Monday, August 24, 2009

Bulletin: An ad lead for free dailies

Budweiser has launched a new campaign with the slogan "Good Times ... They're Out There," and they want to reach drinkers in the 18-24 demo. According to Marketing News, Bud's interested in free dailies that target young readers: "[P]ress executions will focus on free dailies and magazines such as Time Out, Shortlist, Empire and Total Film to target people when they are looking for a night out."

Tuesday, August 18, 2009

Palo Alto paper goes from tab to broadsheet

    CORRECTION: The following item incorrectly stated that the Daily News in Palo Alto, Calif., was the first free daily to go broadsheet. Actually, the Starkville (Mississippi) Dispatch has that distinction, launching on June 8, 2009. Our thanks to Peter Imes of the Dispatch for pointing out the error — Nov. 17, 2009
The pioneering Daily News in Palo Alto has made another innovative move — switching this morning from a tabloid to a full-sized broadsheet. first reported the change July 25.

The move is certainly a risk. Part of the distinctive style of the successful Daily News (formerly the Palo Alto Daily News) was its compact "long-tab" format, 11- by 16.25-inches. The size allowed it to display three or four news stories on the front as well as a strip of ads at the bottom. The format, which debuted in 1995, has been frequently copied.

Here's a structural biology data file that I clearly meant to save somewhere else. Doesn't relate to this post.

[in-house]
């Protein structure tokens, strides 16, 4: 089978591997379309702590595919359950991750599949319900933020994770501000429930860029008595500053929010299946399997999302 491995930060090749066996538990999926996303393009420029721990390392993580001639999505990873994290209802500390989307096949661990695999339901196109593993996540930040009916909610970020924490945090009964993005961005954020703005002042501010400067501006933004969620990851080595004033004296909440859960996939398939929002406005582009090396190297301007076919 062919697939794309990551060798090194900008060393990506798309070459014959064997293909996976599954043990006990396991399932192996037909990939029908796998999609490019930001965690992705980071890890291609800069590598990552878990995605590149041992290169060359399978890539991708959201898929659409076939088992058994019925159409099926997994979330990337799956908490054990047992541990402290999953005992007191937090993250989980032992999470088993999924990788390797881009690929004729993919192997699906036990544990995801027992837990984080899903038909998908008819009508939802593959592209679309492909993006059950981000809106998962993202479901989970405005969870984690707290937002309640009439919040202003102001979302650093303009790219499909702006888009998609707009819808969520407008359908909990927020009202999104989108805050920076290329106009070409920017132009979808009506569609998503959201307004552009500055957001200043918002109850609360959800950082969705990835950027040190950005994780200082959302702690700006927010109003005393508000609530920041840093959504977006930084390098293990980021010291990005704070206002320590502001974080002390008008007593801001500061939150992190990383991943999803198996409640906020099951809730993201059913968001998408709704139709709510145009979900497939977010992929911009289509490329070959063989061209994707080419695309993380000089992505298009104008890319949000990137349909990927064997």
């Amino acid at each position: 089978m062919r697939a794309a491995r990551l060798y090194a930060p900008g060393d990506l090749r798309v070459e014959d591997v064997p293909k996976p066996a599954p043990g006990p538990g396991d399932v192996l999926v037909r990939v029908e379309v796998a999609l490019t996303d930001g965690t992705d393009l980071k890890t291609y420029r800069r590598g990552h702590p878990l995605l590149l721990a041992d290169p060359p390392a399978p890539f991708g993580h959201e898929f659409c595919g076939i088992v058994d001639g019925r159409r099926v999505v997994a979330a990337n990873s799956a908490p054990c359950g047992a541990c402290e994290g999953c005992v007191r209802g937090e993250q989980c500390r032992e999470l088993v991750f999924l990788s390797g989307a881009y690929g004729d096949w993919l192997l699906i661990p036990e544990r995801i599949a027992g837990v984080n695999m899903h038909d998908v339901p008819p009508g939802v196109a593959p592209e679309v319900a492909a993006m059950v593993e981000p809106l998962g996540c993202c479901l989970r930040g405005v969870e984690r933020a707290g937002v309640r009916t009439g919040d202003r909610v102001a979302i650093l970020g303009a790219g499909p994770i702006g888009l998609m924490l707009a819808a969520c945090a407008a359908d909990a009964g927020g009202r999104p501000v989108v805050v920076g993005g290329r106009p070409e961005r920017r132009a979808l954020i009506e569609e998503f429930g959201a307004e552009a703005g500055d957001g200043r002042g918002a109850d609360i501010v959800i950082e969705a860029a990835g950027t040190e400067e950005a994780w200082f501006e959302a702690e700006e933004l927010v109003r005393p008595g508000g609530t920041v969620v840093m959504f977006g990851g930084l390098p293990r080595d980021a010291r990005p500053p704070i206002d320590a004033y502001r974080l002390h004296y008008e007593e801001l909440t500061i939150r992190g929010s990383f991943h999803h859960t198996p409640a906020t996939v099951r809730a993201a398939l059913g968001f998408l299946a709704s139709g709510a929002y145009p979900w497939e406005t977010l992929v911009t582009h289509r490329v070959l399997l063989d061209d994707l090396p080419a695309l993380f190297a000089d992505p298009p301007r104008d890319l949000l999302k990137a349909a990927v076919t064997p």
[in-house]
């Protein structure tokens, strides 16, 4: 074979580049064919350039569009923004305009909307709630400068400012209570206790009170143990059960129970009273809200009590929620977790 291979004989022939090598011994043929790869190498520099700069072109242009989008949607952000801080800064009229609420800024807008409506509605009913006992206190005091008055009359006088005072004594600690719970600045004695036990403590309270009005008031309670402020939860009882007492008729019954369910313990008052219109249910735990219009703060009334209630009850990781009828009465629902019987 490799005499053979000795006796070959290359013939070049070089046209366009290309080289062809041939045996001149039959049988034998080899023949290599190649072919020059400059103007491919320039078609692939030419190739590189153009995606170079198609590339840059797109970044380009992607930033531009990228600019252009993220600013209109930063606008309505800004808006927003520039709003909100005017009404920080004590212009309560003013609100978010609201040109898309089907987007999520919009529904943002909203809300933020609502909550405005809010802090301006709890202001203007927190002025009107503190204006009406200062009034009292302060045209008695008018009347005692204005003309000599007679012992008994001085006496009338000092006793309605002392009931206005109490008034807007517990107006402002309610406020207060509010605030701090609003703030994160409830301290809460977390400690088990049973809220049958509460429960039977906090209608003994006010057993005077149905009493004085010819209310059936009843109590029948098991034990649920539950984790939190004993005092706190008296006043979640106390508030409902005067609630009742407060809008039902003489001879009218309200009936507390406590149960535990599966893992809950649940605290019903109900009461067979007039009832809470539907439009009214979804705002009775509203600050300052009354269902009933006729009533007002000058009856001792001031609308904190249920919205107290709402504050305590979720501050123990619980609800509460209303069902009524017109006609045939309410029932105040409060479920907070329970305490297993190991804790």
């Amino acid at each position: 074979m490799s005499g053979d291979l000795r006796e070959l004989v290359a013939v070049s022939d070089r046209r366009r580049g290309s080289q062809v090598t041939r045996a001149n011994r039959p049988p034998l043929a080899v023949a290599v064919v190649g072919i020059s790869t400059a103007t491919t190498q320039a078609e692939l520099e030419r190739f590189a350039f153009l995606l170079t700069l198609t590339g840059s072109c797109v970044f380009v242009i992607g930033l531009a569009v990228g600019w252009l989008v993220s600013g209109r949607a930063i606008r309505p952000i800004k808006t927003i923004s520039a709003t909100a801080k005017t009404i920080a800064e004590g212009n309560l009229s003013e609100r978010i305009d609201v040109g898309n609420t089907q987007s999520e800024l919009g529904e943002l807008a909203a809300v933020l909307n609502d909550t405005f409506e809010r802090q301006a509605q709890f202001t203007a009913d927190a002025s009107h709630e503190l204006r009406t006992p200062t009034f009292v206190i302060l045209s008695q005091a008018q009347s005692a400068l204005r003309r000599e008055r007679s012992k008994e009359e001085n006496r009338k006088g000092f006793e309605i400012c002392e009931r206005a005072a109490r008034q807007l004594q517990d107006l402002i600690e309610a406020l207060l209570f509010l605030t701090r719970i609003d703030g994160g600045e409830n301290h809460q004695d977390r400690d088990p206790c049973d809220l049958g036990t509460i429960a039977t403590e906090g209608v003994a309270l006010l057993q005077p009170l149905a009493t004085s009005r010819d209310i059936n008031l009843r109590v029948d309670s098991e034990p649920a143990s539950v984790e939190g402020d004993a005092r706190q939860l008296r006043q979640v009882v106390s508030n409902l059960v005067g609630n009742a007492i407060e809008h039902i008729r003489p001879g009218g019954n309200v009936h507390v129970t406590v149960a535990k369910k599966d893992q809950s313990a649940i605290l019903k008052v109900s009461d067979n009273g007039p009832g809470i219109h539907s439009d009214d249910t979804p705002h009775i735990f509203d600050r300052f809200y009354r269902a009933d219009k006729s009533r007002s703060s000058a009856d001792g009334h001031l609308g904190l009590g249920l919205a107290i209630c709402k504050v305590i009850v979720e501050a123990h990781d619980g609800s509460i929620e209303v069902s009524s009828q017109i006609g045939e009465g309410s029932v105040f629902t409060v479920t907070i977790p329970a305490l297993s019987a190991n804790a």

But a risk is probably what the Daily News has got to take at this point in its history. For its first 10 years (1995-2005), the paper was a major success story, with its circulation going from 3,000 to 67,000 per day. The page count ranged up to 100 per day. Each edition carried a couple hundred local ads. It sprouted sister papers in five other San Francisco Bay Area communities.

In 2005, the original owners sold the paper and ownership changed a couple of times, from Knight Ridder to McClatchy and now to MediaNews Group, a chain known for cost-cutting, not innovation. Changes by new management, including the firing of a popular editor, jolted the paper's momentum into reverse. Before long, the Daily News was closing editions, laying off employees and desperately making format changes to stop the slide.

To make matters worse, the former owners opened a competing paper, The Daily Post.

In May, local management decided to switch the Daily News switched from the long-tab to a short tab (10.75- x 11.375 inches). A source said the Daily News switched from a commercial printer to presses operated by a sister paper in San Jose, Calif. The San Jose pressmen didn't want to print the long tab size paper that the Palo Alto Daily News had been using.

The move wasn't communicated to the boss of MediaNews Group, Dean Singleton, who was furious when he saw the small format. He likes broadsheets.

While the broadsheet size gives the Daily News several advantages:
    1. Many advertisers prefer to buy full-pages in broadsheets and balk at tabloids.

    2. MediaNews owns other dailies in the Bay Area, and all are broadsheets. Converting the Daily News to the same size pages as the other papers would make it easier for publications to share pages and ads.